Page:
Hippocampal-cortical interactions during event boundaries support retention of complex narrative events
Abstract: According to most memory theories, encoding involves continuous communication between the hippocampus and neocortex leaving the temporal dynamics of hippocampal-neocortical interactions overlooked. Recent work has shown that we perceive events in our lives as dynamic, with distinct starting and stopping points known as event boundaries that are critical for memory formation. Our objective was to determine how functional connectivity (FC) between the hippocampus and neocortical regions during the encoding of naturalistic events related to subsequent retrieval of those events. Participants encoded and recalled two cartoon movies during fMRI scanning. Higher FC between the hippocampus and the posterior medial network (PMN) at an event's offset related to subsequent recall of that event. Furthermore, hippocampal-PMN offset connectivity also predicted the degree to which events could be recalled in detail after a 2-day delay. These data demonstrate that the relationship between memory encoding and hippocampal-neocortical interaction is dynamic and biased towards boundaries.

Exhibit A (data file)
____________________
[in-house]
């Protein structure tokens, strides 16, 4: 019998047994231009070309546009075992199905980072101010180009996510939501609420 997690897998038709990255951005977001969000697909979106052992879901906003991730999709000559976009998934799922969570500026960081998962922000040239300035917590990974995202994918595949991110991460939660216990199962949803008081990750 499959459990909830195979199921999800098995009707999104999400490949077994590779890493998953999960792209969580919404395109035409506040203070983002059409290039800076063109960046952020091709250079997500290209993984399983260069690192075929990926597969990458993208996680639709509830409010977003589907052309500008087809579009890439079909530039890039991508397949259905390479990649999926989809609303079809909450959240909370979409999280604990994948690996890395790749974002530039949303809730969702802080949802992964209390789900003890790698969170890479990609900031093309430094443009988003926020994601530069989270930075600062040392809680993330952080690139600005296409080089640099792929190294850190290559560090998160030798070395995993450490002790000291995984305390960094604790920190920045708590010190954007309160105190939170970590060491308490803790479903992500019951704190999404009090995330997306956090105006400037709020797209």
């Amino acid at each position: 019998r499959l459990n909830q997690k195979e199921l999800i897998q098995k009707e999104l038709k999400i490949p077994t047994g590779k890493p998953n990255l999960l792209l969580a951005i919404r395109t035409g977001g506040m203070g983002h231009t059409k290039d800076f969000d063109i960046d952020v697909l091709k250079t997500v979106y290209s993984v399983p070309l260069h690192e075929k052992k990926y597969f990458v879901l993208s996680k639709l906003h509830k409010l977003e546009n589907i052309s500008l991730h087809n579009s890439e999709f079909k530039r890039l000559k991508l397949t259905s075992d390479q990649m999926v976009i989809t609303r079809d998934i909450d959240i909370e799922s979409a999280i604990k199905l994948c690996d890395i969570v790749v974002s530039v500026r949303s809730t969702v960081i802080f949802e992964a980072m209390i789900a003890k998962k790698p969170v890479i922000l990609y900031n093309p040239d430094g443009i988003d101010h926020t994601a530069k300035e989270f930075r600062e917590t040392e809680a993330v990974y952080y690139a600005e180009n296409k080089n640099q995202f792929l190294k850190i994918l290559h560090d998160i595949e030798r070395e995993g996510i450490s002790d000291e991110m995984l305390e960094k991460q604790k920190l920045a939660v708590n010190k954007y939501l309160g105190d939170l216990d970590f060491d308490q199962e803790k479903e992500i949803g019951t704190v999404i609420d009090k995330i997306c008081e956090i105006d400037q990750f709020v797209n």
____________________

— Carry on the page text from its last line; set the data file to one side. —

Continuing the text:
Biosketch: Dr. Barnett completed his B.Sc., M.A. and Ph.D. at the University of Toronto. Before returning to UofT as faculty, Dr. Barnett was a Postdoctoral Scholar at the University of California, at Davis. Dr. Barnett’s research incorporates elements of systems neuroscience, cognitive psychology, and clinical neuropsychology in creative ways to expand our understanding of episodic memory. His research explores how neocortical networks in the brain interact with the hippocampus to support the formation, retrieval, and transformation of episodic memories. He is interested in applying this knowledge to examine how alterations in network communication impact memory in populations with memory impairment.
Google scholar: https://scholar.google.ca/
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